Nearly 150 immigrant Rohingya Muslims who escaped persecution in Myanmar and were living in Jammu have been detained and sent to a ‘holding centre’.
The Jammu and Kashmir administration on Saturday began collecting biometric and other details of Rohingyas residing in Jammu, officials said.
The verification process included a COVID-19 test, at the M.A.M. Stadium in Jammu, amid high security.
However, some local residents of Kiryani Talab, an area inhabited by the Rohingya in Jammu, said some people never came back from the verification.
Certain political parties and social organisations had been urging the Centre to take immediate steps to deport Rohingya Muslims and Bangladeshis from the country. On February 13, a division bench of the Jammu and Kashmir high court asked the union territory’s administration to file its response within a month, including measures it had taken thus far to identify illegal immigrants from Myanmar and Bangladesh living in the region.
While Jammu’s Rohingya have been anxious thanks to the government’s many claims that they will be deported, they also have to contend with the uncertain fates of those who have now disappeared.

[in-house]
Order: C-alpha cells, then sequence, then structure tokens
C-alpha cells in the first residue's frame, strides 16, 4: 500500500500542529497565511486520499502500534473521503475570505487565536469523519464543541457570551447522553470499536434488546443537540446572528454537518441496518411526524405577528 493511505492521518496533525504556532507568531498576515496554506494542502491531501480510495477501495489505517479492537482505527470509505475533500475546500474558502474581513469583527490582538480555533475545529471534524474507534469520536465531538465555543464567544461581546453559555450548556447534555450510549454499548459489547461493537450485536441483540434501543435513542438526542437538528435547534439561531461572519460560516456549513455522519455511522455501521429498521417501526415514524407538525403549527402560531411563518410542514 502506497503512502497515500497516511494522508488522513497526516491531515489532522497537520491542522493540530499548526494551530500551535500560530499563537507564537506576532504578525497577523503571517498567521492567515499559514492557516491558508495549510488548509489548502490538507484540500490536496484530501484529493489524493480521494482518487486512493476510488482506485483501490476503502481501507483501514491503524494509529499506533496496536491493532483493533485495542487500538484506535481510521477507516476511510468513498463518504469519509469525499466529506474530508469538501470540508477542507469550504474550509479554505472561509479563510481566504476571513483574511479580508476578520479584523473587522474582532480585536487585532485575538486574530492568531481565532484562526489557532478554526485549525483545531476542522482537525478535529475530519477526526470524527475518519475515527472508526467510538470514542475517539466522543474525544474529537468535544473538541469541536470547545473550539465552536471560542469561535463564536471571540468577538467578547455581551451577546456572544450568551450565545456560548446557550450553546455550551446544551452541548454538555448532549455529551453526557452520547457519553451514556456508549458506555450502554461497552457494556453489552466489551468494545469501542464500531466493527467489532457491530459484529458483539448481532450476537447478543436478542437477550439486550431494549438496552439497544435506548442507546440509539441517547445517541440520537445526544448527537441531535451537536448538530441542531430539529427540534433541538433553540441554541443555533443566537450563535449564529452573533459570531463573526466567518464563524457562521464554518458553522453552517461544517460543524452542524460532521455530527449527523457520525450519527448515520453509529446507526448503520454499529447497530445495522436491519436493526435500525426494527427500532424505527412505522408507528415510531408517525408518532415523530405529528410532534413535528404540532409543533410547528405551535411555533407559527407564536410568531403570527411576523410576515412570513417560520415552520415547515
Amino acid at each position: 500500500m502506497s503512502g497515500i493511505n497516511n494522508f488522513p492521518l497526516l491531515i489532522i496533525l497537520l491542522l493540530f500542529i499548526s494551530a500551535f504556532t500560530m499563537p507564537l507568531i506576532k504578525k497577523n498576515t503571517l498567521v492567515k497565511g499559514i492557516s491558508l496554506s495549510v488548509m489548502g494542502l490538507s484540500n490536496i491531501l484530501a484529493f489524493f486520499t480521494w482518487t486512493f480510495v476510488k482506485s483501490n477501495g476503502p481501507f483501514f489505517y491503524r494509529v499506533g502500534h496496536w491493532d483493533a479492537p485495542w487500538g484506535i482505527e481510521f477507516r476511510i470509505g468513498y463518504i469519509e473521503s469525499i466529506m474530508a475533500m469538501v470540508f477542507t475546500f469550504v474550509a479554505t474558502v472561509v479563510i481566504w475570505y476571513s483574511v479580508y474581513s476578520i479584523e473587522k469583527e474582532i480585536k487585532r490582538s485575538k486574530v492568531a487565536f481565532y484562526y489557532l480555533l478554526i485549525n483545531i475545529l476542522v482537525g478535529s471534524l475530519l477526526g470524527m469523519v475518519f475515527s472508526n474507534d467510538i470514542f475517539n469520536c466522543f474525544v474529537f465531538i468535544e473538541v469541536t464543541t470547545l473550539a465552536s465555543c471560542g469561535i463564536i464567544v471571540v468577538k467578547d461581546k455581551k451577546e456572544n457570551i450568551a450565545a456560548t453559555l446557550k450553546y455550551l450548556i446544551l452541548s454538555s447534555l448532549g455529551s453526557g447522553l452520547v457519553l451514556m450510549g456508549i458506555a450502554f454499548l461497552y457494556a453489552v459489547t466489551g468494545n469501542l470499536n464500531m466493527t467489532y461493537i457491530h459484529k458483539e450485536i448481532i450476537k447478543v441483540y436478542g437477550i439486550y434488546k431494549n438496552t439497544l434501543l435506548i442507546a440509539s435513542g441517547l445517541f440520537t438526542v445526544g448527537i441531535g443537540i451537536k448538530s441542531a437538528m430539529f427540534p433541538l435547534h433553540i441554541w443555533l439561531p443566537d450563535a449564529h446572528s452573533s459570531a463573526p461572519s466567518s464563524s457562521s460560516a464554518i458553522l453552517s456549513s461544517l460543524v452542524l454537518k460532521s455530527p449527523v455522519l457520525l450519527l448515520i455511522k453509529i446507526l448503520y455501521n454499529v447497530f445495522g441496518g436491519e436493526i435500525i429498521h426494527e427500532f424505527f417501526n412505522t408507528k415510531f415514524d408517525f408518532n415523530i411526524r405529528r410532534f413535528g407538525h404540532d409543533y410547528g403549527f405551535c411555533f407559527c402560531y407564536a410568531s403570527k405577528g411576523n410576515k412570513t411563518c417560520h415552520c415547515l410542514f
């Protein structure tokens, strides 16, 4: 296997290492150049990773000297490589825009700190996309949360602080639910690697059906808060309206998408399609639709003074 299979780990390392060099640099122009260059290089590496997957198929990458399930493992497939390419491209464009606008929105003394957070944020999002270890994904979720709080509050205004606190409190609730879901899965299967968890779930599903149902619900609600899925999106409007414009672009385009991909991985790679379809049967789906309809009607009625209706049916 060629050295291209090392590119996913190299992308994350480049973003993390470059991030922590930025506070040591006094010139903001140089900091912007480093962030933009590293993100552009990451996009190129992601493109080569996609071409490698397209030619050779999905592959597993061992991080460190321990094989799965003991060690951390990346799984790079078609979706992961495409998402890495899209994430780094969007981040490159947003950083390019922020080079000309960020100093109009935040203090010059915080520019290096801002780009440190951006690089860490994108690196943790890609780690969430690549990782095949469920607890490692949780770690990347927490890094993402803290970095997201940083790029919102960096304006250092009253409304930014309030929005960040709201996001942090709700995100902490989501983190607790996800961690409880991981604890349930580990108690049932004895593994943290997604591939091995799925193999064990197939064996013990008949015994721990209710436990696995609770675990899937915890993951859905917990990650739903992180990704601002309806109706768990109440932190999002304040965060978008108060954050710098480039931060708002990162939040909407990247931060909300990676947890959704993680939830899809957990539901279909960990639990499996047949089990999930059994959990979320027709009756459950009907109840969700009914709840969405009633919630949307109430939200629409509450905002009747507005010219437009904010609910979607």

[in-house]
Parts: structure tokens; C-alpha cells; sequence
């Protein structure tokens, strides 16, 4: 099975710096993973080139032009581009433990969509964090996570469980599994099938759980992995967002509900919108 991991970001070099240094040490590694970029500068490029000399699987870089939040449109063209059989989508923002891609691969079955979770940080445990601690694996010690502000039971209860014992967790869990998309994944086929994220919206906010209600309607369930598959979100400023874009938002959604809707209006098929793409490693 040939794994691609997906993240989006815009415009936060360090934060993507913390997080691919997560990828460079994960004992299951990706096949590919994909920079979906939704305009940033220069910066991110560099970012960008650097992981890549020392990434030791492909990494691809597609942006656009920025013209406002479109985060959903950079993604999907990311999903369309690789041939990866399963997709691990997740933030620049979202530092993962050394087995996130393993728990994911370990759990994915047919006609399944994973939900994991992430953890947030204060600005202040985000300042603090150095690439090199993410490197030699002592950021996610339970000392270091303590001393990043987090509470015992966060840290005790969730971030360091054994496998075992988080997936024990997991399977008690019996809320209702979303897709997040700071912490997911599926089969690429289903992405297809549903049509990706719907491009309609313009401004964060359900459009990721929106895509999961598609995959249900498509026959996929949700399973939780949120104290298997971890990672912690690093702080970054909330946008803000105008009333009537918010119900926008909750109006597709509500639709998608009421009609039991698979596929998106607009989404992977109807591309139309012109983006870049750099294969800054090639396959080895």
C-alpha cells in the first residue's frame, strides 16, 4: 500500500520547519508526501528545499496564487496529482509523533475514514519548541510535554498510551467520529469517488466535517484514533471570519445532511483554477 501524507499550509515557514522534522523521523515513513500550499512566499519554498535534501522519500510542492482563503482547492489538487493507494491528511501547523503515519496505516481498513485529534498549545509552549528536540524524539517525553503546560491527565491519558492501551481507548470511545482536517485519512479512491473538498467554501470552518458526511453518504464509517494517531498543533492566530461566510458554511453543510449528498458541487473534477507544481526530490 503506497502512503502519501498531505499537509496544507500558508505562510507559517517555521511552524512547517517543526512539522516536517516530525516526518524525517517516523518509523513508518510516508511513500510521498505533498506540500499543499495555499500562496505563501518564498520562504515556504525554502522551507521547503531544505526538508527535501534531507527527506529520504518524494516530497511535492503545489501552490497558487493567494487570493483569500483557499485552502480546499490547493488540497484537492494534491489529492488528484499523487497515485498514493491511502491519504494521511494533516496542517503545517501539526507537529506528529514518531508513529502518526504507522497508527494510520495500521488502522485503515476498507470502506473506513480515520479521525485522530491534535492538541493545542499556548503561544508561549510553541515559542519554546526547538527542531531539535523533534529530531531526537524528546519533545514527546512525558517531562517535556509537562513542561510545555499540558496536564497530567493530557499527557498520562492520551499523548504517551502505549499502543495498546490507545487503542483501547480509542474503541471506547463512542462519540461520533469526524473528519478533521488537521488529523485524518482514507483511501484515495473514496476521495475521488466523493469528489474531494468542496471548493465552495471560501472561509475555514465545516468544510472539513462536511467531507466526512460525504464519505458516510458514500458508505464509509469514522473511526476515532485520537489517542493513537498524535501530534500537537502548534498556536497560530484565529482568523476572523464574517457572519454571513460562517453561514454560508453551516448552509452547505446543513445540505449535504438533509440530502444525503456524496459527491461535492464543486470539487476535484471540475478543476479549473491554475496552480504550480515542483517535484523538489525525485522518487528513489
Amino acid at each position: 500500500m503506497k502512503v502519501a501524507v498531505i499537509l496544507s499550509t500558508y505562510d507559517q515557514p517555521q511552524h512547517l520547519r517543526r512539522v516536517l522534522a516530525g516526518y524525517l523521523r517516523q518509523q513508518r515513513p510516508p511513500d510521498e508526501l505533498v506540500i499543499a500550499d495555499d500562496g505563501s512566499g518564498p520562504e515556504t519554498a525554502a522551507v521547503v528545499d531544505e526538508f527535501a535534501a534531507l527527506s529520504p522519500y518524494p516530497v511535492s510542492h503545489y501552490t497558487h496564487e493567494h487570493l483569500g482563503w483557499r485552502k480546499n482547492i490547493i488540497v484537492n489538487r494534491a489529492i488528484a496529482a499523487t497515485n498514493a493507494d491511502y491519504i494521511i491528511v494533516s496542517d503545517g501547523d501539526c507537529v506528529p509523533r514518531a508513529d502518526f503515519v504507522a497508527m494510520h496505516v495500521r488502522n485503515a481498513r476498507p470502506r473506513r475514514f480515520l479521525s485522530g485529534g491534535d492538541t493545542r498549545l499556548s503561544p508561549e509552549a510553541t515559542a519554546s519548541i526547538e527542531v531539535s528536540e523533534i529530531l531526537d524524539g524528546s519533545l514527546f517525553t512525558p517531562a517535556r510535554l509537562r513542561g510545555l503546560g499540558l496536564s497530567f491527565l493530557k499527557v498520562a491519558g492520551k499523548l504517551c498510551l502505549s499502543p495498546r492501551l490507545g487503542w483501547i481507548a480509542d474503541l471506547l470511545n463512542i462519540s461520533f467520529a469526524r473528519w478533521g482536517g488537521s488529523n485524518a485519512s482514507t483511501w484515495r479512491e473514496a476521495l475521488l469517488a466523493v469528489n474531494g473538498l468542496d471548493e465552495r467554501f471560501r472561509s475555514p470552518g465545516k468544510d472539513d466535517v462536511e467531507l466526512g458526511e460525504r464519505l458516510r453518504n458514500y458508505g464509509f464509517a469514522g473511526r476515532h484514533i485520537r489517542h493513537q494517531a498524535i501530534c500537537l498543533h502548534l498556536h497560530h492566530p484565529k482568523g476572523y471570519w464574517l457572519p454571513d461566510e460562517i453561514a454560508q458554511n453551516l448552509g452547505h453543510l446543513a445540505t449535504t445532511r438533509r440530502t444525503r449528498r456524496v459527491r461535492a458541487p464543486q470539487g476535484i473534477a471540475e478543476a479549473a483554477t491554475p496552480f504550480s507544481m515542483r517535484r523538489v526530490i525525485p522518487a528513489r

“The ones who were married or had family returned home, but the ones who were on their own were taken by police,” Imran, a Myanmar national, said. “One of them told me that they have crossed Bari Brahmana” – a town. “We don’t know if they are being taken to Punjab or back to Myanmar. But there are nearly 50-60 people who haven’t come back.”
Rohan, a hawker who sells snacks outside the M.A.M. stadium, claims he saw three buses filled with people leaving the stadium with police and Central Reserve Police Force cars in tow.
The UT’s administration has been silent on the issue. Neither Senior Superintendent (Jammu) Shridhar Patil nor Inspector General Mukesh Singh responded to calls.
However, sources in the administration said on condition of anonymity that nearly 150 Rohingya who had illegally acquired citizenship documents and Aadhar cards had been detained and would be deported.
Union minister Jitendra Singh had said two months ago that Rohingya Muslims in Jammu and Kashmir would be deported since they don’t qualify under the Citizenship Amendment Act 2019, and that they wouldn’t be able to secure citizenship by “any means”.
However, most of the Rohingya refugees have cards issued by the UN High Commissioner for Refugees, acknowledging their status as refugees and granting them some protections.
According to official documents from the office of deputy commissioner of Jammu, there are 6,523 Rohingya Muslims in Jammu, as part of 1,517 families.
Pallavi Sareen is a journalist based in Jammu and Kashmir. She is the editor-in-chief of Straight Line and can be contacted at email@example.com.